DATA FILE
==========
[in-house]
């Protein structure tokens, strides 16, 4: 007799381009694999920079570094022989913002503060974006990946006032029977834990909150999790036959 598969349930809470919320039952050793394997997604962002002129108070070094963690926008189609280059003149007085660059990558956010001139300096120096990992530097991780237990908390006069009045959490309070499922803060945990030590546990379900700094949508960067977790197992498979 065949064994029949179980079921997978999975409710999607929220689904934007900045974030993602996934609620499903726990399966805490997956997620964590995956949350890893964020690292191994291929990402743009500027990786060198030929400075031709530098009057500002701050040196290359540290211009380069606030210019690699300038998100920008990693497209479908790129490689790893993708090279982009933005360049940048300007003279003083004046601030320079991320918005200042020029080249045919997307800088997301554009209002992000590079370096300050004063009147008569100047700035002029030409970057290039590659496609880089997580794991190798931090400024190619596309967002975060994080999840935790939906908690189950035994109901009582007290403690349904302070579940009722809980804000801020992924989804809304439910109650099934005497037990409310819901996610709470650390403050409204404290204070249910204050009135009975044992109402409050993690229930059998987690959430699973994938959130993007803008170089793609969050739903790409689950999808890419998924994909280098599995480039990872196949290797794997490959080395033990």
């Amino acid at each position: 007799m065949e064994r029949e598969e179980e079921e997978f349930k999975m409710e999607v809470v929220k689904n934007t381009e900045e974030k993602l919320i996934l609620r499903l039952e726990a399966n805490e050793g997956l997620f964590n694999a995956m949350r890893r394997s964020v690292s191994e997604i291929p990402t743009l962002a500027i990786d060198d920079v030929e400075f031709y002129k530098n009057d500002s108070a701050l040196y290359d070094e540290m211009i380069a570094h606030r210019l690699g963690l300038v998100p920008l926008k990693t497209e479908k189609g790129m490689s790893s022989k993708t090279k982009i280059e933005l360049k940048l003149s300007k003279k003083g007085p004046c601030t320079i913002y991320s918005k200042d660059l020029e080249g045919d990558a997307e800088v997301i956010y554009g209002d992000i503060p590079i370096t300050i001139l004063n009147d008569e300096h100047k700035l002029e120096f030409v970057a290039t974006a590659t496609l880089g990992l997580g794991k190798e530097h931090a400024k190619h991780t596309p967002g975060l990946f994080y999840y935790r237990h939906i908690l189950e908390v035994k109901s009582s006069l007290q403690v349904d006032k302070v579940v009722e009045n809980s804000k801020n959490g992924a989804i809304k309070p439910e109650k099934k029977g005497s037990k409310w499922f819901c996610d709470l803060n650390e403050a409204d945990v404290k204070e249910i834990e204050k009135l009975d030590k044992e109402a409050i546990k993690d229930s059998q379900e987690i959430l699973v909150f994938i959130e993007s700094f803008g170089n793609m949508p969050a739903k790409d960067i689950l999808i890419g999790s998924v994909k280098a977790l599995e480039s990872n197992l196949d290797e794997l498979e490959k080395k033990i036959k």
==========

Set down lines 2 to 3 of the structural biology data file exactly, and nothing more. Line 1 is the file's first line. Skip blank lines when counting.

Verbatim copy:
């Protein structure tokens, strides 16, 4: 007799381009694999920079570094022989913002503060974006990946006032029977834990909150999790036959 598969349930809470919320039952050793394997997604962002002129108070070094963690926008189609280059003149007085660059990558956010001139300096120096990992530097991780237990908390006069009045959490309070499922803060945990030590546990379900700094949508960067977790197992498979 065949064994029949179980079921997978999975409710999607929220689904934007900045974030993602996934609620499903726990399966805490997956997620964590995956949350890893964020690292191994291929990402743009500027990786060198030929400075031709530098009057500002701050040196290359540290211009380069606030210019690699300038998100920008990693497209479908790129490689790893993708090279982009933005360049940048300007003279003083004046601030320079991320918005200042020029080249045919997307800088997301554009209002992000590079370096300050004063009147008569100047700035002029030409970057290039590659496609880089997580794991190798931090400024190619596309967002975060994080999840935790939906908690189950035994109901009582007290403690349904302070579940009722809980804000801020992924989804809304439910109650099934005497037990409310819901996610709470650390403050409204404290204070249910204050009135009975044992109402409050993690229930059998987690959430699973994938959130993007803008170089793609969050739903790409689950999808890419998924994909280098599995480039990872196949290797794997490959080395033990």
């Amino acid at each position: 007799m065949e064994r029949e598969e179980e079921e997978f349930k999975m409710e999607v809470v929220k689904n934007t381009e900045e974030k993602l919320i996934l609620r499903l039952e726990a399966n805490e050793g997956l997620f964590n694999a995956m949350r890893r394997s964020v690292s191994e997604i291929p990402t743009l962002a500027i990786d060198d920079v030929e400075f031709y002129k530098n009057d500002s108070a701050l040196y290359d070094e540290m211009i380069a570094h606030r210019l690699g963690l300038v998100p920008l926008k990693t497209e479908k189609g790129m490689s790893s022989k993708t090279k982009i280059e933005l360049k940048l003149s300007k003279k003083g007085p004046c601030t320079i913002y991320s918005k200042d660059l020029e080249g045919d990558a997307e800088v997301i956010y554009g209002d992000i503060p590079i370096t300050i001139l004063n009147d008569e300096h100047k700035l002029e120096f030409v970057a290039t974006a590659t496609l880089g990992l997580g794991k190798e530097h931090a400024k190619h991780t596309p967002g975060l990946f994080y999840y935790r237990h939906i908690l189950e908390v035994k109901s009582s006069l007290q403690v349904d006032k302070v579940v009722e009045n809980s804000k801020n959490g992924a989804i809304k309070p439910e109650k099934k029977g005497s037990k409310w499922f819901c996610d709470l803060n650390e403050a409204d945990v404290k204070e249910i834990e204050k009135l009975d030590k044992e109402a409050i546990k993690d229930s059998q379900e987690i959430l699973v909150f994938i959130e993007s700094f803008g170089n793609m949508p969050a739903k790409d960067i689950l999808i890419g999790s998924v994909k280098a977790l599995e480039s990872n197992l196949d290797e794997l498979e490959k080395k033990i036959k």